Ralph Abraham. University of California, Santa Cruz. 3 November 2015.
Reporting a miraculous week of entheogens and sadhus in a temple in the montane jungle of the Himalayan foothills in 1972.
In the Fall of 1968 I arrived in Santa Cruz, California, to begin a tenured position as Asso-ciate Professor of Mathematics at the University of California Santa Cruz (UCSC). My rst three years there were dominated by two opposite programs: political actions regarding academic freedom and civil rights at UCSC, and the hip cultural (and psychedelic) revo-lution in downtown Santa Cruz. During this time I lived in a twenty-four room Victorian mansion with an extended family. As hippies, we were very involved with spiritual and mystical ideas and literature, such as the books of Gurdjie , Meetings with Remarkable Men and In Search of the Miraculous. We hosted many short term visitors with similar interests, such as Baba Ram Dass. I then found it convenient to go on extended leave for two and a half years. During the 1971/72 academic year I was living in Amsterdam, teaching catastrophe theory in the university. As the school year came to a close, I decided to go to India for the Summer of 1972, despite the monsoon season, to seek out gurus and ashrams. I happened across Ram Dass in the basement of the Kosmos (a center for spir-itual seekers), who gave me instructions for nding his guru, Neem Karoli Baba in India. I was to nd my way to the Evelyn Hotel in Nainital, and await a contact. Nainital is a Himalayan resort town surrounding a small lake, at an altitude of 6.500 feet, somewhat like Lake Tahoe in California. It is part of the Kumaon region of Uttar Pradesh (present day Uttarakhand), a region of montane jungle, famous for man-eating tigers.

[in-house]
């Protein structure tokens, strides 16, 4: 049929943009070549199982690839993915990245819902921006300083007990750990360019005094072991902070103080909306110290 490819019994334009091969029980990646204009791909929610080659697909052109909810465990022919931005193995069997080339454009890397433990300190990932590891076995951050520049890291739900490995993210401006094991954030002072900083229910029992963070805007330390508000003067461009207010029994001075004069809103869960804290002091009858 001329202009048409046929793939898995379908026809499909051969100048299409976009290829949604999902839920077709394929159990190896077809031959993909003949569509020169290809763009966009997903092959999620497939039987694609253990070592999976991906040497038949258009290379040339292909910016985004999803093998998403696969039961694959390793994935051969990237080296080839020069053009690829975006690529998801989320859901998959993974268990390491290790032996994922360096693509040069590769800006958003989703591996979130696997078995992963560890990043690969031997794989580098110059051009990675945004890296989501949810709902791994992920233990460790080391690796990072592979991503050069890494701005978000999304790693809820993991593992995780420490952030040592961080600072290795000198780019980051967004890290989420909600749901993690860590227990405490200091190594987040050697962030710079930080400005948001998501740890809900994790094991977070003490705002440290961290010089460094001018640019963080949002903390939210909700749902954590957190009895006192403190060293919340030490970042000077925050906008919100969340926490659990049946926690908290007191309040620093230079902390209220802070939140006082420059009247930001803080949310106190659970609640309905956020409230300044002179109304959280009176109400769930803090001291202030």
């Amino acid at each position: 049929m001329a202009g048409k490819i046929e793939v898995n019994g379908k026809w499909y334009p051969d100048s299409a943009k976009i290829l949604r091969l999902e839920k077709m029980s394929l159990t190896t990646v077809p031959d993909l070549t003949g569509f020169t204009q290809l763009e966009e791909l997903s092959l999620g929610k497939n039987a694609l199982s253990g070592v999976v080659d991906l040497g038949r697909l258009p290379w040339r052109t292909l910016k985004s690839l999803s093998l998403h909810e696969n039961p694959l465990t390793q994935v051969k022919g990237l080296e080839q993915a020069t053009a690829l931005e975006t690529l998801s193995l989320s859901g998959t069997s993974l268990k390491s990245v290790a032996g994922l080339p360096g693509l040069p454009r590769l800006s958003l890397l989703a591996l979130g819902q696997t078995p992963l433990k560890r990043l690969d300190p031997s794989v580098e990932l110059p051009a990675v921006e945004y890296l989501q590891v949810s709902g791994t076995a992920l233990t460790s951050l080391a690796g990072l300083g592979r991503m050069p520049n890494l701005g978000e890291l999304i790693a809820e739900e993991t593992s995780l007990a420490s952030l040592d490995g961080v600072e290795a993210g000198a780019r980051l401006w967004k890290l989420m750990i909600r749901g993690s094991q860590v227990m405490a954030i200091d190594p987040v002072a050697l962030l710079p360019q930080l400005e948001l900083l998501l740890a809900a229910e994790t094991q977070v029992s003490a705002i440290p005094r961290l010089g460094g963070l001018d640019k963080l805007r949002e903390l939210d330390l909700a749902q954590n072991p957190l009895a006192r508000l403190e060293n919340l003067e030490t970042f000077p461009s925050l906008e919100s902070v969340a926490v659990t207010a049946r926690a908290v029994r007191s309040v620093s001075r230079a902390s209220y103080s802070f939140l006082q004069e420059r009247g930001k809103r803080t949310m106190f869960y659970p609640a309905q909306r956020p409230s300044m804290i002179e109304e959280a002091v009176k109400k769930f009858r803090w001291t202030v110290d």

Thus, the evening of Tuesday, June 20, found me in Old Delhi, at the train station, seeking transportation to Nainital, A third class train departing at 4 am would get me to Moradabad for four and a half Rupees (about 50 US cents). A distance of 100 miles, it took 9 hours, and immersed me in Indian culture for the rst time: medieval desert villages, animals. families, local food, all seen through the open window of a tightly packed third class train. After a bus for a few miles to Haldwani in the Nainital district bordering the Kumaon hills, a collective taxi 20 miles to Nainital village, and a short hike, I arrived at the Evelyn Hotel around 9 pm. From Delhi it had taken 17 hours and about $2. Thus, on Wednesday, June 21, I arrived at the hotel, seeking a guru called Neem Karoli Baba, awaiting a miracle. Soon I was contacted by some of his devotees, and it was arranged that I could visit the temple the next day. Early in the morning on Thursday, June 22, I went with a group by taxi the 25 miles to his secluded ashram and temple in Kainchi.